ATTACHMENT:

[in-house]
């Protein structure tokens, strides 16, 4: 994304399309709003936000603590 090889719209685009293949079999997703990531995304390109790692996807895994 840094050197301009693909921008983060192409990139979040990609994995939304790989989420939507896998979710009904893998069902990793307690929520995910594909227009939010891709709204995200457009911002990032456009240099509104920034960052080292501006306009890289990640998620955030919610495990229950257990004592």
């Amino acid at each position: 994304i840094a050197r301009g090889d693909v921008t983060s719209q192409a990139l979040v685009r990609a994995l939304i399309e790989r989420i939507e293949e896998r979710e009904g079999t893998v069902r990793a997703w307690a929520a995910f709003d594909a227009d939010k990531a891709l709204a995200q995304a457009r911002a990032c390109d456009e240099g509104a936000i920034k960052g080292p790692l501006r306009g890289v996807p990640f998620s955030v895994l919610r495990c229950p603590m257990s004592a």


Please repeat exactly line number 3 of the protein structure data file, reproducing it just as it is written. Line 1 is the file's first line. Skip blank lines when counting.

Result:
């Amino acid at each position: 994304i840094a050197r301009g090889d693909v921008t983060s719209q192409a990139l979040v685009r990609a994995l939304i399309e790989r989420i939507e293949e896998r979710e009904g079999t893998v069902r990793a997703w307690a929520a995910f709003d594909a227009d939010k990531a891709l709204a995200q995304a457009r911002a990032c390109d456009e240099g509104a936000i920034k960052g080292p790692l501006r306009g890289v996807p990640f998620s955030v895994l919610r495990c229950p603590m257990s004592a």